A Ruby script to remove binary (garbage) characters from a text file

Problem: You have a file that should be a plain text file, but for some reason it has a bunch of non-printable binary characters (also known as garbage characters) in it, and you'd like a Ruby script that can create a clean version of the file.

Solution: I've demonstrated how to do this in another blog post by using the Unix tr command, but in case you'd like a Ruby script to clean up a file like this, I thought I'd write up a quick program and share it here.

Ant - How to use a date or timestamp in an Ant build script

Summary: An Ant date and timestamp (tstamp) task example.

I was just digging through some Ant build scripts I've created, and I noticed a segment of a build script that first creates a timestamp, and then uses that timestamp in the process of creating a manifest file. (This build script is used for building a Java Swing application.)

Here's the code from my Ant script that does this timestamp magic:

How to turn a list of jar files into an Ant classpath string

Summary: This tutorial shows how to use a list of jar files in a lib directory to create a dynamic classpath you can write to a manifest file using an Ant build script.

In this tutorial I'd like to demonstrate how to convert a list of jar files in a standard lib directory into a classpath string you can use to define a manifest file in an Ant build script. By converting this list of jar files into a classpath string, the build process for your jar file can depend on any number of external jar files, and you can create this classpath dynamically.

How to embed data in your Perl program

Here's a sample Perl program that demonstrates how you can include (embed) data inside of your Perl program, right in there next to the source code.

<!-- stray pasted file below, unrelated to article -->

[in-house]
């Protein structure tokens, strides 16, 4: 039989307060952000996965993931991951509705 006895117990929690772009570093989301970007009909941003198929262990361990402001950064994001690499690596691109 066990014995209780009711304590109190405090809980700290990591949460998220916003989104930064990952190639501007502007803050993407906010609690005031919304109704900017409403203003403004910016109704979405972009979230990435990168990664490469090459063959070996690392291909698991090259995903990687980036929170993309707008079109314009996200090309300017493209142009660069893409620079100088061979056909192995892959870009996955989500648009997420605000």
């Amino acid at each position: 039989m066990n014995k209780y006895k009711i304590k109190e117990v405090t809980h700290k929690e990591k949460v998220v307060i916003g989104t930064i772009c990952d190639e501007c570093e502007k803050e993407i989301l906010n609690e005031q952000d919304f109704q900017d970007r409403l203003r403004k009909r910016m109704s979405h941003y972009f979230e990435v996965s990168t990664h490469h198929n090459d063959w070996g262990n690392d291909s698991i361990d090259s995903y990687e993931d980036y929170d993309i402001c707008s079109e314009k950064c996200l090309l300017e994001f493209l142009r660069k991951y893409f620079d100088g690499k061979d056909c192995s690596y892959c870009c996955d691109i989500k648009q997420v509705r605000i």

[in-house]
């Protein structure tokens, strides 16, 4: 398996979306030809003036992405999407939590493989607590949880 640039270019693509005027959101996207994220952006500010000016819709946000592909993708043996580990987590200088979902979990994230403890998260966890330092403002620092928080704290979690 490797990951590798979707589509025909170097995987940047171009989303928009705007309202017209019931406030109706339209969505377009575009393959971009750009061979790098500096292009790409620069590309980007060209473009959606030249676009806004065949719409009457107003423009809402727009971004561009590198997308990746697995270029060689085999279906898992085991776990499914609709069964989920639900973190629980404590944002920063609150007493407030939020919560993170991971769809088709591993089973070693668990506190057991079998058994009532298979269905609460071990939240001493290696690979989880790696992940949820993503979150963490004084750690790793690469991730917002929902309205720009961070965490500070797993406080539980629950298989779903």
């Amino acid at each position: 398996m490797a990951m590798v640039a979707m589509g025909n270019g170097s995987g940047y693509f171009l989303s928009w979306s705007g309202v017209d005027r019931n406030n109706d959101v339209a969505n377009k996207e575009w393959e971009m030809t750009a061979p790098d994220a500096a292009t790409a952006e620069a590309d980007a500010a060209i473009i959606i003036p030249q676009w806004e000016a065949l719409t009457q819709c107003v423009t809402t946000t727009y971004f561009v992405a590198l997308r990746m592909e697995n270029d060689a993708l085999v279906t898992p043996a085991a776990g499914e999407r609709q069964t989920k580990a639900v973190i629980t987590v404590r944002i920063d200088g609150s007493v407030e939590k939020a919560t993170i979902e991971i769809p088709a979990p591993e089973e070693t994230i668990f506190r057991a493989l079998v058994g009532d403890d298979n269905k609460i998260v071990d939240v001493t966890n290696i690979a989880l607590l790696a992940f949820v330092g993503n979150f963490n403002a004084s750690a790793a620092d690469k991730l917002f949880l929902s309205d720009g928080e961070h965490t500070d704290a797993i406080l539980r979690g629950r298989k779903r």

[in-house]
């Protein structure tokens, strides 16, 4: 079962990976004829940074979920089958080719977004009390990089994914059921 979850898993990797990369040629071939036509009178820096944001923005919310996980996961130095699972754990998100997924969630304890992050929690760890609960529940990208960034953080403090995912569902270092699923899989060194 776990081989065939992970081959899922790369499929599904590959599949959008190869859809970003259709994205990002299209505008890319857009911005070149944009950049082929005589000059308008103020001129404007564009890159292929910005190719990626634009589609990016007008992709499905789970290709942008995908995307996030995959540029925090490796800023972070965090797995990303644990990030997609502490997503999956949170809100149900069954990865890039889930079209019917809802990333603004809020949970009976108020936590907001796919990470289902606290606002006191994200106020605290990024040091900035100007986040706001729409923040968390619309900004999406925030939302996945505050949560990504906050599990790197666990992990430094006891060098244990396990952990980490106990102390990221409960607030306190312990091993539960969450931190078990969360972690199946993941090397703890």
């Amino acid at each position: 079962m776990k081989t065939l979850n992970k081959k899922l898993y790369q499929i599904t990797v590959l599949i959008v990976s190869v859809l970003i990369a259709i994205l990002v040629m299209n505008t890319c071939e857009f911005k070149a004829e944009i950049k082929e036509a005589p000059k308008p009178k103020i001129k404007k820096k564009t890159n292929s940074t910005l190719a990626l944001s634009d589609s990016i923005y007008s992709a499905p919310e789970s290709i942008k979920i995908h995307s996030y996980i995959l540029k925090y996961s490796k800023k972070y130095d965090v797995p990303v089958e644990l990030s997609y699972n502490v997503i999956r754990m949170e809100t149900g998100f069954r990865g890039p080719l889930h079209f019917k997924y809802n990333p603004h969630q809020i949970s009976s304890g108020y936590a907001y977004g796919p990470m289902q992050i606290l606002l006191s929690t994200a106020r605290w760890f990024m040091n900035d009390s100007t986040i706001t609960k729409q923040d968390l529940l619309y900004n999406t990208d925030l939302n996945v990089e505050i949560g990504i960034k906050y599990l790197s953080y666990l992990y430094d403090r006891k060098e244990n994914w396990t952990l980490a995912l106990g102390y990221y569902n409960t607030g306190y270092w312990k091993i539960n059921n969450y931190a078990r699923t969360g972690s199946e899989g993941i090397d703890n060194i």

This simple program takes the data after the special __END__ tag, and makes it available to your Perl source code.


while (<main::DATA>)
  print $_;

George Washington
Abraham Lincoln
John F. Kennedy

As you can see, you loop through the data with this line of code:

Where to save your custom AppleScript programs

I was just working on a new AppleScript program on my Mac, when I had to remember where to install my script so I could access it from the Mac menu bar.

After digging around I saw that I installed all of my original scripts in this Mac folder:


I think I did this so my scripts would appear near the top of the list of available AppleScript programs, as shown in the following figure:

OpenSSO and PHP - A simple PHP script to retrieve OpenSSO identity information

Here's a simple PHP program I wrote to test how PHP works with OpenSSO, specifically how it works with OpenSSO identity information.

I saved this file with the name info.php, then put it in a directory on my Apache web server that is protected by an OpenSSO login policy. To access this page, I enter the URL for the page in my browser and try to access it, with the URL being something like this:

Deploy only your JSP files with this Ant build task

A lot of times when you're working on a Java web application you only need to deploy your JSP files. This happens, for instance, when you're just editing the JSP files to modify the look and feel of your web application. In cases like this there's no need to rebuild your entire application, deploy it, then restart your application server (Tomcat, Glassfish, JBoss, whatever).

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